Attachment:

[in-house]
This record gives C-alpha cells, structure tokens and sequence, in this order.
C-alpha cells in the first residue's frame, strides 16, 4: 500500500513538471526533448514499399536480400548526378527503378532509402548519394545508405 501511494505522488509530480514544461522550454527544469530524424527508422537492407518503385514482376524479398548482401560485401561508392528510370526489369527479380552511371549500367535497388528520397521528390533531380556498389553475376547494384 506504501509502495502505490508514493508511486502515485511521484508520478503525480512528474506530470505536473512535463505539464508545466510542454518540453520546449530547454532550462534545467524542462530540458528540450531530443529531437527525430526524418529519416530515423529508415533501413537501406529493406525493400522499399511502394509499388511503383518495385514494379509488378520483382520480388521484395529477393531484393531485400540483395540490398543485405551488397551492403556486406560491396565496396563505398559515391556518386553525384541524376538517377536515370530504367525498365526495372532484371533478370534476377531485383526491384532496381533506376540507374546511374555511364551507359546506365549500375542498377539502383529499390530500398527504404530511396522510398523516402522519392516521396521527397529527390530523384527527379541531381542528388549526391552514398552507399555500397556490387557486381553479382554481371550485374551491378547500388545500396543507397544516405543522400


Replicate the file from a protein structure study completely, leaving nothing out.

[in-house]
This record gives C-alpha cells, structure tokens and sequence, in this order.
C-alpha cells in the first residue's frame, strides 16, 4: 500500500513538471526533448514499399536480400548526378527503378532509402548519394545508405 501511494505522488509530480514544461522550454527544469530524424527508422537492407518503385514482376524479398548482401560485401561508392528510370526489369527479380552511371549500367535497388528520397521528390533531380556498389553475376547494384 506504501509502495502505490508514493508511486502515485511521484508520478503525480512528474506530470505536473512535463505539464508545466510542454518540453520546449530547454532550462534545467524542462530540458528540450531530443529531437527525430526524418529519416530515423529508415533501413537501406529493406525493400522499399511502394509499388511503383518495385514494379509488378520483382520480388521484395529477393531484393531485400540483395540490398543485405551488397551492403556486406560491396565496396563505398559515391556518386553525384541524376538517377536515370530504367525498365526495372532484371533478370534476377531485383526491384532496381533506376540507374546511374555511364551507359546506365549500375542498377539502383529499390530500398527504404530511396522510398523516402522519392516521396521527397529527390530523384527527379541531381542528388549526391552514398552507399555500397556490387557486381553479382554481371550485374551491378547500388545500396543507397544516405543522400